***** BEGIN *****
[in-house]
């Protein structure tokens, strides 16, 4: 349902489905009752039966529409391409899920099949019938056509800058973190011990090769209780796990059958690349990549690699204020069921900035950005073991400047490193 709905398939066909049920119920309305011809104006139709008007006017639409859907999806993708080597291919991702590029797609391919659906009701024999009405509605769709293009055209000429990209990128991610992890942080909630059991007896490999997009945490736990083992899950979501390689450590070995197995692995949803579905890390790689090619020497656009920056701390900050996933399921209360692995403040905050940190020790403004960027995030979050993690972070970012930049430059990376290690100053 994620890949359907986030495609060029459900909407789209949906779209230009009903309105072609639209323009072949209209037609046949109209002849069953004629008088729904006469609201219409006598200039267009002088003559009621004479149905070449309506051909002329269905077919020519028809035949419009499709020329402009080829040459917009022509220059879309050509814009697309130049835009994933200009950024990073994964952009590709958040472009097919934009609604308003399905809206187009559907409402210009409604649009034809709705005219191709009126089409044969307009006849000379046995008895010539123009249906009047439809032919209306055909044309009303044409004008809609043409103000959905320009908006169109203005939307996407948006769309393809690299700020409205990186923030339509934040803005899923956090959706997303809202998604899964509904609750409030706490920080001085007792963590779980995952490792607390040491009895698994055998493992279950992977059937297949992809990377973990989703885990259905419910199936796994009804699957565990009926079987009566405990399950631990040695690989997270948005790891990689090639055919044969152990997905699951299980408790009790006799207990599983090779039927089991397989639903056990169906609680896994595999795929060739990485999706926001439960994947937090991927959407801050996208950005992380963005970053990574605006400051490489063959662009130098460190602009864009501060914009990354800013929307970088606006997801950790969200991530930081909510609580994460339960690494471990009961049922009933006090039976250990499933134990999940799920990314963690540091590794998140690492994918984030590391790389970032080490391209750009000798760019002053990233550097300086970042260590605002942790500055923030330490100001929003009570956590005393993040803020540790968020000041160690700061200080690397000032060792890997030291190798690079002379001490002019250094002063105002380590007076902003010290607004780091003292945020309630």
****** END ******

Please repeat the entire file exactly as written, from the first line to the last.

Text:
[in-house]
């Protein structure tokens, strides 16, 4: 349902489905009752039966529409391409899920099949019938056509800058973190011990090769209780796990059958690349990549690699204020069921900035950005073991400047490193 709905398939066909049920119920309305011809104006139709008007006017639409859907999806993708080597291919991702590029797609391919659906009701024999009405509605769709293009055209000429990209990128991610992890942080909630059991007896490999997009945490736990083992899950979501390689450590070995197995692995949803579905890390790689090619020497656009920056701390900050996933399921209360692995403040905050940190020790403004960027995030979050993690972070970012930049430059990376290690100053 994620890949359907986030495609060029459900909407789209949906779209230009009903309105072609639209323009072949209209037609046949109209002849069953004629008088729904006469609201219409006598200039267009002088003559009621004479149905070449309506051909002329269905077919020519028809035949419009499709020329402009080829040459917009022509220059879309050509814009697309130049835009994933200009950024990073994964952009590709958040472009097919934009609604308003399905809206187009559907409402210009409604649009034809709705005219191709009126089409044969307009006849000379046995008895010539123009249906009047439809032919209306055909044309009303044409004008809609043409103000959905320009908006169109203005939307996407948006769309393809690299700020409205990186923030339509934040803005899923956090959706997303809202998604899964509904609750409030706490920080001085007792963590779980995952490792607390040491009895698994055998493992279950992977059937297949992809990377973990989703885990259905419910199936796994009804699957565990009926079987009566405990399950631990040695690989997270948005790891990689090639055919044969152990997905699951299980408790009790006799207990599983090779039927089991397989639903056990169906609680896994595999795929060739990485999706926001439960994947937090991927959407801050996208950005992380963005970053990574605006400051490489063959662009130098460190602009864009501060914009990354800013929307970088606006997801950790969200991530930081909510609580994460339960690494471990009961049922009933006090039976250990499933134990999940799920990314963690540091590794998140690492994918984030590391790389970032080490391209750009000798760019002053990233550097300086970042260590605002942790500055923030330490100001929003009570956590005393993040803020540790968020000041160690700061200080690397000032060792890997030291190798690079002379001490002019250094002063105002380590007076902003010290607004780091003292945020309630």